Obstructive Sleep Apnea in Pulmonary Arterial Hypertension (OSA in PAH)

This study has been terminated.
(low enrollment)
Sponsor:
Collaborators:
Brown University
Tufts University
George Washington University
Information provided by (Responsible Party):
Inova Health Care Services
ClinicalTrials.gov Identifier:
NCT01835080
First received: April 10, 2013
Last updated: June 27, 2014
Last verified: June 2014

April 10, 2013
June 27, 2014
April 2013
March 2014   (final data collection date for primary outcome measure)
Primary endpoint is a decrease in Respiratory Disturbance Index (RDI) by 10 events/hour [ Time Frame: 12-24 weeks ] [ Designated as safety issue: No ]
All patients will undergo a sleep study (polysomnogram) before their PAH is treated (or treated optimally) and each patient will have a repeat sleep study at 12- 24 weeks after their PAH treatment is optimally managed by their primary managing physician. These sleep studies will be centrally scored to determine whether a decrease in RDI of at least 10 events/hour has been met.
Same as current
Complete list of historical versions of study NCT01835080 on ClinicalTrials.gov Archive Site
  • • Secondary endpoints are decrease in neck circumference by 0.9 cm [ Time Frame: 12-24 weeks ] [ Designated as safety issue: No ]
  • • Secondary endpoints are decrease in ankle circumference by 0.8 cm [ Time Frame: 12-24 weeks ] [ Designated as safety issue: No ]
  • • Secondary endpoints are an improvement in Epworth Sleepiness Scale [ Time Frame: 12-24 weeks ] [ Designated as safety issue: No ]
  • • Secondary endpoints are an improvement in Arousal Index [ Time Frame: 12-24 weeks ] [ Designated as safety issue: No ]
Same as current
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Not Provided
 
Obstructive Sleep Apnea in Pulmonary Arterial Hypertension (OSA in PAH)
Effect of Pulmonary Arterial Hypertension Treatment on Obstructive Sleep Apnea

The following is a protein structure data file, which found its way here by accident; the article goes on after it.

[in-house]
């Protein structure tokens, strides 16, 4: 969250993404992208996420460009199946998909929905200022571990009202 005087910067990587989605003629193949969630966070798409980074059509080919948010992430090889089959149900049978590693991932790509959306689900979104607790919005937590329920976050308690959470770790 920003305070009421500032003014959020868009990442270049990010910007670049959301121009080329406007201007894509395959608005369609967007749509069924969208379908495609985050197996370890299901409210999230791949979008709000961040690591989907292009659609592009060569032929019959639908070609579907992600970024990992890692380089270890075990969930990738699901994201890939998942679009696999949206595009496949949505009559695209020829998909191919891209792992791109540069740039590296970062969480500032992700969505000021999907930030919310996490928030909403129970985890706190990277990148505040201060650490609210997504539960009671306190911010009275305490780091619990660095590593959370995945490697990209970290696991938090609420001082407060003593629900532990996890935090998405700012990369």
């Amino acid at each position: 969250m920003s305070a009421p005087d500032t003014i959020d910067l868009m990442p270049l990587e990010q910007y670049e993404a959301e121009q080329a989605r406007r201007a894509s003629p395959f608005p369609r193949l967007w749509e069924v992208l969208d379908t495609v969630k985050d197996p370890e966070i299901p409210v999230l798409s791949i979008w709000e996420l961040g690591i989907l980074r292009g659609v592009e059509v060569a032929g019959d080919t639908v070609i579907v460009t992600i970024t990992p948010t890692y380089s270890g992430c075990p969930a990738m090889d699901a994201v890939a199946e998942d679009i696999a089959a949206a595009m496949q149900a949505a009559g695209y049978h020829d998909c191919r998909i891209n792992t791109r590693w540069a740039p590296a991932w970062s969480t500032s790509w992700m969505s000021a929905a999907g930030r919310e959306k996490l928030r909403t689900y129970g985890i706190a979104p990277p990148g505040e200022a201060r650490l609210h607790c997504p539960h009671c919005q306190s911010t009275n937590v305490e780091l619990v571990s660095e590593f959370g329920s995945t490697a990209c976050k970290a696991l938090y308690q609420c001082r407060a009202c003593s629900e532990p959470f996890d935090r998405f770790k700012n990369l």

The purpose of this study is to determine whether pulmonary arterial hypertension can worsen or even cause sleep apnea. It is hypothesized that if pulmonary arterial hypertension does indeed worsen or cause sleep apnea, then the treatment should first focus on the underlying pulmonary arterial hypertension instead of the sleep apnea.

To determine if a person has sleep apnea, they will undergo one overnight polysomnogram (sleep study). If it is found that they have mild to moderate sleep apnea, then the subject will be invited to continue in the study and their pulmonary arterial hypertension will be treated by their managing primary physician. After the subject has had treatment for their pulmonary arterial hypertension, the study center will have them return for a follow up sleep study to learn the effects of pulmonary arterial hypertension treatment management on their sleep apnea, 12-24 weeks after the first sleep study.

Pulmonary Arterial Hypertension (PAH) is associated with fluid retention. Currently, the treatment paradigm for newly diagnosed PAH patients includes evaluation for Obstructive Sleep Apnea (OSA). The investigators propose that untreated or sub-optimally managed PAH patients have significant fluid retention which redistributes to the upper body during sleep and exacerbates or even mimics OSA. The investigators hypothesize that treatment of PAH patients with vasodilators and diuretics to optimize fluid balance will attenuate or even resolve OSA prior to the initiation of specific therapy for OSA (CPAP).

Observational
Observational Model: Cohort
Time Perspective: Prospective
Not Provided
Not Provided
Non-Probability Sample

Diagnosis of Group 1 PAH Either lack of treatment for PAH or sub-optimally treated PAH

  • Pulmonary Arterial Hypertension
  • Obstructive Sleep Apnea
Not Provided
Not Provided

*   Includes publications given by the data provider as well as publications identified by ClinicalTrials.gov Identifier (NCT Number) in Medline.
 
Terminated
2
March 2014
March 2014   (final data collection date for primary outcome measure)

Inclusion Criteria:

  • • Diagnosis of Group 1 PAH

    • Either lack of treatment for PAH or sub-optimally treated PAH as defined by NYHA FC 3 or 4
    • Age 18 or older
    • Ability to give consent
    • Ability to undergo overnight polysomnogram
    • Previously diagnosed OSA not on therapy

Exclusion Criteria:

  • Age younger than 18
  • Pregnancy
  • Previously diagnosed OSA and receiving therapy
  • Inability to undergo overnight polysomnography in laboratory
Both
18 Years and older
Yes
Contact information is only displayed when the study is recruiting subjects
United States
 
NCT01835080
12.038
No
Inova Health Care Services
Inova Health Care Services
  • Brown University
  • Tufts University
  • George Washington University
Principal Investigator: Nargues Weir, MD NIH/Inova Fairfax Hospital
Inova Health Care Services
June 2014

ICMJE     Data element required by the International Committee of Medical Journal Editors and the World Health Organization ICTRP